Volunteers Still in High Demand for Many Food Pantries Across the Country, Including New York


More people are volunteering at the New York Common Pantry this year, however, the number still falls short of what is needed, according to the U.S. News and World Report. According to the report, the same need is happening with other charities across the country.

According to the Bureau of Labor Statistics, one out of four American volunteers, perform billions of hours of service annually. The most common act of kindness among them is collecting, preparing, distributing or serving food to those in need.

Inside the New York Common Pantry, volunteers assemble bags of carrots, apples, potatoes and other items. Outside the pantry, there are people who haul deliveries or hand out produce to those who are lined up around the block of the Manhattan-based charity.

Randi Goldstein, 43, one of the volunteers, has  been working from home since the pandemic first hit and was feeling disconnected. For her, this was a chance to reconnect with her community, but she is still concerned about COVID.

“I’m worried about it,” Goldstein said. “But I think we’re at a point where you also have to one day start living your life as safely as you can.”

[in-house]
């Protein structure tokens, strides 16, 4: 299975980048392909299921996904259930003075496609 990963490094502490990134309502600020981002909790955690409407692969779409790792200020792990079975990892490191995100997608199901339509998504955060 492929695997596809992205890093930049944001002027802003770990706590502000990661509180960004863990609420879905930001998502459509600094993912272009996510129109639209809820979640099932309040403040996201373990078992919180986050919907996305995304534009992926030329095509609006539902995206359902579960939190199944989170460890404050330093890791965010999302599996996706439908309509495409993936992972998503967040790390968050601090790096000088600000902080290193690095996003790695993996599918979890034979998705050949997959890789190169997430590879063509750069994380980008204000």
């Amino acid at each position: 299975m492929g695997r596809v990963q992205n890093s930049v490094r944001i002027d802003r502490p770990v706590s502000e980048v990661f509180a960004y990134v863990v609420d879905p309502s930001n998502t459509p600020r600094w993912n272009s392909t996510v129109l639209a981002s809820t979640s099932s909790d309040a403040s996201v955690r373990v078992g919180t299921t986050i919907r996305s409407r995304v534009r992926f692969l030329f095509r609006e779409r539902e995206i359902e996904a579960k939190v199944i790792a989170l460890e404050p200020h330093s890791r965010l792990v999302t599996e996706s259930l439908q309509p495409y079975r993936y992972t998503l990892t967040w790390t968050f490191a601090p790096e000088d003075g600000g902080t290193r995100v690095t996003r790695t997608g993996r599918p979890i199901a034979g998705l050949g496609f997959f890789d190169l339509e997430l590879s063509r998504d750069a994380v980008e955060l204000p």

A spokesperson for Feeding America said that an internal survey that was conducted in September showed that 127 food banks in its network are still in need for more volunteers.

In many ways, the pandemic has forced charities to offer virtual or remote volunteering options. However, these options can be very limiting for food banks, who need more in-person help.

“That’s really been the lifeblood of how food banks and agencies move food to their communities,” Lauren Biedron, Feeding America’s vice president of corporate partnerships said.

At the New York Common Pantry, Andy Disda, 53, can be found hauling boxes in and out of the building. Unlike the mnay who chose to stay away when the pandemic hit, he wanted to help when the need was very high. He said that it helps him feel that he is doing something positive with his day- especially during a time of much hopelessness.

“That’s somewhat addictive,” he said. “There wasn’t a whole lot going on where you got that feeling, and volunteering is one of those things that gave it to me.”

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